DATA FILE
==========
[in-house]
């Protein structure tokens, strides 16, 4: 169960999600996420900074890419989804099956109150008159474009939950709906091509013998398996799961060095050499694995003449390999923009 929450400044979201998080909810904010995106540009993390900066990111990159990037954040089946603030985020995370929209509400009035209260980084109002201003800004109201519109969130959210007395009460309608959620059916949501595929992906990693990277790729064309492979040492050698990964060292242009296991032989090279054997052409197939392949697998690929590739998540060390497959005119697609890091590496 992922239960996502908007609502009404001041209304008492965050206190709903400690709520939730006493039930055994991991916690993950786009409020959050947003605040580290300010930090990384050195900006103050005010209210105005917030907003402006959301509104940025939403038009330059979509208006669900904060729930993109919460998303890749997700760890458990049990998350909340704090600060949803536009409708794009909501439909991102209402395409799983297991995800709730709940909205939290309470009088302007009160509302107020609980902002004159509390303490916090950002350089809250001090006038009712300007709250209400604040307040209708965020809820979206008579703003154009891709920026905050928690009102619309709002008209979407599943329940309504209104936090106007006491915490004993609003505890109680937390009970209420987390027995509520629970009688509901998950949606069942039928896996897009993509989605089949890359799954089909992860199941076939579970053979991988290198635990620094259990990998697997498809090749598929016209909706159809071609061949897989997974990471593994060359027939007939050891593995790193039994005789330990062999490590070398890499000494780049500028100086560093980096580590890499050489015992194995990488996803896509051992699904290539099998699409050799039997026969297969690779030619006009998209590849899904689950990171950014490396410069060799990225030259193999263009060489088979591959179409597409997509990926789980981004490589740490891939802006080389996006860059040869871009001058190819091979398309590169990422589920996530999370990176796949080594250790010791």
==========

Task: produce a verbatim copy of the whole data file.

[in-house]
């Protein structure tokens, strides 16, 4: 169960999600996420900074890419989804099956109150008159474009939950709906091509013998398996799961060095050499694995003449390999923009 929450400044979201998080909810904010995106540009993390900066990111990159990037954040089946603030985020995370929209509400009035209260980084109002201003800004109201519109969130959210007395009460309608959620059916949501595929992906990693990277790729064309492979040492050698990964060292242009296991032989090279054997052409197939392949697998690929590739998540060390497959005119697609890091590496 992922239960996502908007609502009404001041209304008492965050206190709903400690709520939730006493039930055994991991916690993950786009409020959050947003605040580290300010930090990384050195900006103050005010209210105005917030907003402006959301509104940025939403038009330059979509208006669900904060729930993109919460998303890749997700760890458990049990998350909340704090600060949803536009409708794009909501439909991102209402395409799983297991995800709730709940909205939290309470009088302007009160509302107020609980902002004159509390303490916090950002350089809250001090006038009712300007709250209400604040307040209708965020809820979206008579703003154009891709920026905050928690009102619309709002008209979407599943329940309504209104936090106007006491915490004993609003505890109680937390009970209420987390027995509520629970009688509901998950949606069942039928896996897009993509989605089949890359799954089909992860199941076939579970053979991988290198635990620094259990990998697997498809090749598929016209909706159809071609061949897989997974990471593994060359027939007939050891593995790193039994005789330990062999490590070398890499000494780049500028100086560093980096580590890499050489015992194995990488996803896509051992699904290539099998699409050799039997026969297969690779030619006009998209590849899904689950990171950014490396410069060799990225030259193999263009060489088979591959179409597409997509990926789980981004490589740490891939802006080389996006860059040869871009001058190819091979398309590169990422589920996530999370990176796949080594250790010791």